x Abu Dhabi, UAEFriday 19 January 2018

Slick-busters will wade into action

Officials say Dubai is at no particular threat of an oil spill, but prefer to be prepared for any eventuality.

Emergency task force members carry out an oil clean-up drill off the coast of Dubai yesterday.
Emergency task force members carry out an oil clean-up drill off the coast of Dubai yesterday.

DUBAI // If a large oil spill occurs in Dubai waters, a special task force is ready to handle the crisis, officials from Dubai Police Pollution Control Centre say.

After training for the past two years, the 30-member task force demonstrated emergency procedures at a Beach Clean-up event yesterday.

The campaign, under the slogan "We Care For Our Shores", will continue until tomorrow next to Jumeirah Beach Park.

Lt Mohammed Matar al Jumairi, manager of the Pollution Control Centre, said the team was co-operating with Dubai Municipality, Emirates Diving Association and international oil industry staff.

"The municipality will get involved if oil reaches the beaches. We have conducted a lot of training together over the past two months and brought experts to train our team," he said.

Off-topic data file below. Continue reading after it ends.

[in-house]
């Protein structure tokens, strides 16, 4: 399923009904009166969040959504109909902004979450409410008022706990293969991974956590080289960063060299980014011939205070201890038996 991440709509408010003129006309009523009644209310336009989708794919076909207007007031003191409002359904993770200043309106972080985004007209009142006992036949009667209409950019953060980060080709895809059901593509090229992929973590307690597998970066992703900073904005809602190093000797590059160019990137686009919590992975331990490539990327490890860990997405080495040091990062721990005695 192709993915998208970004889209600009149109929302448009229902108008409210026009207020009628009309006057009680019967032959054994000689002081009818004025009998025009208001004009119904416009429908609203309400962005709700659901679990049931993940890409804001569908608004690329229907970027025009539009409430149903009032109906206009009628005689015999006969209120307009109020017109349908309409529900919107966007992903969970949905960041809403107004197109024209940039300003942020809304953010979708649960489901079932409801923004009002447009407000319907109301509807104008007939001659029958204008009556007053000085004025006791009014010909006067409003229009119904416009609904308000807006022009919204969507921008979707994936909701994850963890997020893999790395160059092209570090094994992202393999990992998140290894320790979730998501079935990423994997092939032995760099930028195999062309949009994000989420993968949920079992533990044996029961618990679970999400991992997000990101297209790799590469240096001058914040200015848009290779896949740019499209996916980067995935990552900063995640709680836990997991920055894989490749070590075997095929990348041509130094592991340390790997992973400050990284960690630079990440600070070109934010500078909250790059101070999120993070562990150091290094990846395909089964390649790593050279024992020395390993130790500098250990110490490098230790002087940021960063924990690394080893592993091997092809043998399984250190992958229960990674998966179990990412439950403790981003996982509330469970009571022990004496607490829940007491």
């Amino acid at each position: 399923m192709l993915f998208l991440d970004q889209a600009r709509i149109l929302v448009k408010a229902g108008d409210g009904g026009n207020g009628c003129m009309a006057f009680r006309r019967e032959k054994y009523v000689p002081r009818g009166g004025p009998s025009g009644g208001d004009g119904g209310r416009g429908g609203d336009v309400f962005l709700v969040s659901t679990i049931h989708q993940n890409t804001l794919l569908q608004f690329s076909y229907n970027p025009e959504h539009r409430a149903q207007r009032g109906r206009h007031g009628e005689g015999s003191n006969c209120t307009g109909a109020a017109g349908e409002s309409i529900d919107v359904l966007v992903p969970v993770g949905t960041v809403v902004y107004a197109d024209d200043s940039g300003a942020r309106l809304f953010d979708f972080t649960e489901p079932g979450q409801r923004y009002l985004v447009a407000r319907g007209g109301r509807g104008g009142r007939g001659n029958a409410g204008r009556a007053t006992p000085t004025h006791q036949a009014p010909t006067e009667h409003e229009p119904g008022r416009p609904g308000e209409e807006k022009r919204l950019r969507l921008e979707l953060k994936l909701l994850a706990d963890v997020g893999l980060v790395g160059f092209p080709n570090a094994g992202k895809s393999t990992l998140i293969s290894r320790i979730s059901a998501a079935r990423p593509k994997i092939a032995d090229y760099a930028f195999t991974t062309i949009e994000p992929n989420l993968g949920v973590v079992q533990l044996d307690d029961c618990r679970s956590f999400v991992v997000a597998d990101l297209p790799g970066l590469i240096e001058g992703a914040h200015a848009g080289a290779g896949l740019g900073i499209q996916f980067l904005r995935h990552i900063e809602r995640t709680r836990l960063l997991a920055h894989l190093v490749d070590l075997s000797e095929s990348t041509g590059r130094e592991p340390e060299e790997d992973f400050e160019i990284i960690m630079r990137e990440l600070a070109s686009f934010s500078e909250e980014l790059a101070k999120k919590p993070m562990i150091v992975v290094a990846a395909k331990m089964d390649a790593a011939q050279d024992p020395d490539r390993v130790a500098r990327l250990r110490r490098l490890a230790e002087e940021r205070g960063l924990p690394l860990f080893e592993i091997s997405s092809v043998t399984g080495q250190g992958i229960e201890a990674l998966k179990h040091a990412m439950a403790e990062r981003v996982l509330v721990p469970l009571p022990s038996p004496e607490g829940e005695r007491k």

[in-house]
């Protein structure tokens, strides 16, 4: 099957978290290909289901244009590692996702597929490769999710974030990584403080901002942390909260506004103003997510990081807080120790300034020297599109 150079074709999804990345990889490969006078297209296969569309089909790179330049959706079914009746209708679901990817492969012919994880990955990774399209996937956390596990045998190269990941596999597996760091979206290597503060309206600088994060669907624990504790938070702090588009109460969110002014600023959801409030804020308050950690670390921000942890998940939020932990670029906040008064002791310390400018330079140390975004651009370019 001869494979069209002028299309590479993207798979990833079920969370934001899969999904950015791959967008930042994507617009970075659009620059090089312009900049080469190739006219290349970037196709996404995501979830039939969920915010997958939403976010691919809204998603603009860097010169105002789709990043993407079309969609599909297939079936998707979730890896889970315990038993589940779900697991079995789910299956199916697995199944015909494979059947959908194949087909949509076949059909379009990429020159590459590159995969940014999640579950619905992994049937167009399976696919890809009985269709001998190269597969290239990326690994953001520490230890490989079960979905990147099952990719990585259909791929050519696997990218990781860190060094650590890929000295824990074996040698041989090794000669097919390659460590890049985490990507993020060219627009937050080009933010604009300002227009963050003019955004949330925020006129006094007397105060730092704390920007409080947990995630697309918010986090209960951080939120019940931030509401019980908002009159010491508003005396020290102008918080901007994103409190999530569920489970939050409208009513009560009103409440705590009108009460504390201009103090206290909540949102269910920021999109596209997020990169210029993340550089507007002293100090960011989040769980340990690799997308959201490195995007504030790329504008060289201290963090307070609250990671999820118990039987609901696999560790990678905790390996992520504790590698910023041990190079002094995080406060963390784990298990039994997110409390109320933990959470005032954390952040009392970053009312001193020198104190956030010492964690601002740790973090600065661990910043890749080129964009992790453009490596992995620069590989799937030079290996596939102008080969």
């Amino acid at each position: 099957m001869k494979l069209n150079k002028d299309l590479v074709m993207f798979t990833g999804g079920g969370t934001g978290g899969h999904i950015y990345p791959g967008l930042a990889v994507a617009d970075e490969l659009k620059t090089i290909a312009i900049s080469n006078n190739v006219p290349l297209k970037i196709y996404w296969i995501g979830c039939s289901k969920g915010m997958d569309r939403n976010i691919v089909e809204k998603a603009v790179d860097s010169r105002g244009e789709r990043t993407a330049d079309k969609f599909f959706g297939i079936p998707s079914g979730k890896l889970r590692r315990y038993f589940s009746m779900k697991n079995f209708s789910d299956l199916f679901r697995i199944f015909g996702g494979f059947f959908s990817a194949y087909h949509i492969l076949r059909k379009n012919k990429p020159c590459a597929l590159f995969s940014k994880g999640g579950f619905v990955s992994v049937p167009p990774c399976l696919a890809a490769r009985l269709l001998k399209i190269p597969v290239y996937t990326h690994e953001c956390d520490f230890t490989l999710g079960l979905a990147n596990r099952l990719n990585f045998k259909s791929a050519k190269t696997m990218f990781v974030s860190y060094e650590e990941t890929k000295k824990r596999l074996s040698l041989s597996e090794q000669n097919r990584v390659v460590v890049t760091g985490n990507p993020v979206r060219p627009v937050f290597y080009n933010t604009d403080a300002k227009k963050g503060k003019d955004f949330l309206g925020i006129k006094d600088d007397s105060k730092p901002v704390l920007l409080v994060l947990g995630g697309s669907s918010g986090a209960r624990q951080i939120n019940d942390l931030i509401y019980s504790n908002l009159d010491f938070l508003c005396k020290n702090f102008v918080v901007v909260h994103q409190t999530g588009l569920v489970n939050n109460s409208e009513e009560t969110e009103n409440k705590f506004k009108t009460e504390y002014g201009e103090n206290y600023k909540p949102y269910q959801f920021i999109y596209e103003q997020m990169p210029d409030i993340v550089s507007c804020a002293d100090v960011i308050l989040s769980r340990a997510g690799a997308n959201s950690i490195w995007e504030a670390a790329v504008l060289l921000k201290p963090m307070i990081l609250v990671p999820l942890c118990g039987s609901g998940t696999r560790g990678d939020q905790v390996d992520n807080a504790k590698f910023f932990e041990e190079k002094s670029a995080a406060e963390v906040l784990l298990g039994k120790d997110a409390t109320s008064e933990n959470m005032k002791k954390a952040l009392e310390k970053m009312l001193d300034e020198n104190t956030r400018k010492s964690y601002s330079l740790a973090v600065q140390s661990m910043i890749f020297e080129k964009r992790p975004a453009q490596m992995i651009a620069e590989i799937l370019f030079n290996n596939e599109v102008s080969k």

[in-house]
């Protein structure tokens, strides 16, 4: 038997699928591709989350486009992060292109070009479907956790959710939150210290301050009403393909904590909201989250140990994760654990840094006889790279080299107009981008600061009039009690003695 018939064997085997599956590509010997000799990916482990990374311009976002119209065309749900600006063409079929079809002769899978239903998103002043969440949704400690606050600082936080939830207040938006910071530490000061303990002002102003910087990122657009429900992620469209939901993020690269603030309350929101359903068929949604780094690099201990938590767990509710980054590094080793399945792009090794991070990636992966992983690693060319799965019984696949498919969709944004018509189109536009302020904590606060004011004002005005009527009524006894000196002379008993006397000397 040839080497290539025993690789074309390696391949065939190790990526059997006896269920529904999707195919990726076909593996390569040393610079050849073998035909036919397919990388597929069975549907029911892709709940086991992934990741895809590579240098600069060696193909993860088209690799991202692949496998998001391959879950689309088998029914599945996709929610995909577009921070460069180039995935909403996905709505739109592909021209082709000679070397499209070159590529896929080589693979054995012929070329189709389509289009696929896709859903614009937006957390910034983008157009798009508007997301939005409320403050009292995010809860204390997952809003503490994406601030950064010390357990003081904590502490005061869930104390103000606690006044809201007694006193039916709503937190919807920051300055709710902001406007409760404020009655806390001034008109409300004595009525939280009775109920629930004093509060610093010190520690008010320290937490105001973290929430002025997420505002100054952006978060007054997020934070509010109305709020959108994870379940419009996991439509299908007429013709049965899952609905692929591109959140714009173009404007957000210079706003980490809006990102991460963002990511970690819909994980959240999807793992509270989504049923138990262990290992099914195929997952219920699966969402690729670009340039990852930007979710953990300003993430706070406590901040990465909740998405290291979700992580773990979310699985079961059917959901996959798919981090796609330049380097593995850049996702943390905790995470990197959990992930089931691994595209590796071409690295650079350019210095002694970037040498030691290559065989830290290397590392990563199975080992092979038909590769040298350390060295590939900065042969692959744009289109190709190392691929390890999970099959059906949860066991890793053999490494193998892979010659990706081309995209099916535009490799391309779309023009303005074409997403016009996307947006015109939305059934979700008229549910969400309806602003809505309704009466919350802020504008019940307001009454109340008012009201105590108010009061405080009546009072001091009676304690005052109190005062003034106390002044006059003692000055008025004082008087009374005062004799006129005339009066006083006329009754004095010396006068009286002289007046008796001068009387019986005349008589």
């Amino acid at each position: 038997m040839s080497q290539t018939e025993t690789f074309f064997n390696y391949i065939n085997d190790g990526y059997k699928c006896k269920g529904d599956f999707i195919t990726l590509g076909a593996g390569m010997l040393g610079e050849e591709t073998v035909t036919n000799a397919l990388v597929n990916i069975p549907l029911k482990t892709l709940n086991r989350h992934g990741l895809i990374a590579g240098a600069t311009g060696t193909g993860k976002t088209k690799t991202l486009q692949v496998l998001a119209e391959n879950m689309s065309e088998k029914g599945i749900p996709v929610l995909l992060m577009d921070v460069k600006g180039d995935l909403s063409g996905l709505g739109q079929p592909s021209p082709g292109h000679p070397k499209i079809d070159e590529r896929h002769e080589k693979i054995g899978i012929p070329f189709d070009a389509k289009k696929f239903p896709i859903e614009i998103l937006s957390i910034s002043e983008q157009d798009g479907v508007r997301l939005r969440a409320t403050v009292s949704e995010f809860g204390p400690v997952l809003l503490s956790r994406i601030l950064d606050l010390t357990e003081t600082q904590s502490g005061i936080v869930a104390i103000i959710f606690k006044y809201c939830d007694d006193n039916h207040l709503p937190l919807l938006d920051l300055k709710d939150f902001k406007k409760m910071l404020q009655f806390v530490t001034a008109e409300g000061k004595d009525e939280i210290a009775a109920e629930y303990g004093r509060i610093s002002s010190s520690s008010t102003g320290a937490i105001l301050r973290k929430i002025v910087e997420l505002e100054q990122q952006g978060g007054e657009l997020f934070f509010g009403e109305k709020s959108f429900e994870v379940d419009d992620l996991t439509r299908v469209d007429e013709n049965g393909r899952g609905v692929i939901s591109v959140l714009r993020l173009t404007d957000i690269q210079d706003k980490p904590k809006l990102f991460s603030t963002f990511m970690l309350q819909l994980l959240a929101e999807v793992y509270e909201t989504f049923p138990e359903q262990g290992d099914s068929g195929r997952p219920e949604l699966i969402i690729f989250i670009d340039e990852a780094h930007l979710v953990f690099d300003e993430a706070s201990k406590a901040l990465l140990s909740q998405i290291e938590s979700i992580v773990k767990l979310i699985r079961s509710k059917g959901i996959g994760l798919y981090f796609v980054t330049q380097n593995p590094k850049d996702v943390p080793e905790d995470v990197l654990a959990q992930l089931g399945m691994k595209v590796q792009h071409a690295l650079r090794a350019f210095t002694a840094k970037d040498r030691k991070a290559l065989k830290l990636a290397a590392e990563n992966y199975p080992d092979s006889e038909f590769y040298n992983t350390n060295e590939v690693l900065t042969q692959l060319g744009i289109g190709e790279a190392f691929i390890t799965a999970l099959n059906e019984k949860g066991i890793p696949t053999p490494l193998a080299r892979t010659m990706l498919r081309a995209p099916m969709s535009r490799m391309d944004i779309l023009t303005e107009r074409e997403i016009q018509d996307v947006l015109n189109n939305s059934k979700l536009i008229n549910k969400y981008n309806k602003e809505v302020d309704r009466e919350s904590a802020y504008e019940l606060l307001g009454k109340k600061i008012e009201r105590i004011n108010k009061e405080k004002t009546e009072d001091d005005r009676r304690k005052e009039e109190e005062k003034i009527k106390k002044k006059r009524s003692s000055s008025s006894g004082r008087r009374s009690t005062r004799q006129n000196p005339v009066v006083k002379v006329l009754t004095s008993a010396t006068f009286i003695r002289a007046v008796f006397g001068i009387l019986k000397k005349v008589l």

Patrick Ooi, the task force consultant,has 20 years' experience dealing with oil spills. He said equipment had been brought in from several countries to handle spills.

"We have recovery devices that will skim the oil from the surface into the tanks. We have eight of these tanks that will be placed on the beach in case heavy lorries cannot enter," he said.

"We are saying this is a hypothetical situation for shoreline clean-up. Of course, we will be fighting the oil spill at sea first."

Salah Amiri, the municipality's assistant director-general for environmental and public health services, said: "The main objective is to give a message to the public on how we are going to protect our environment."

The director of the municipality's Waste Management Department, Abdulmajeed Abdulaziz Saifaie, said: "If there is a major oil spill, the UAE is able to handle it. Companies have to clean the tank before they leave the Gulf."

Mr Ooi said oil waste from ships generally leaked in small amounts. In the event of an emergency, the team was ready to respond immediately, he said.

Officials urged beachgoers to dispose of their waste properly and to contact 800-900 if they saw anyone dropping litter. The fine for littering is Dh500.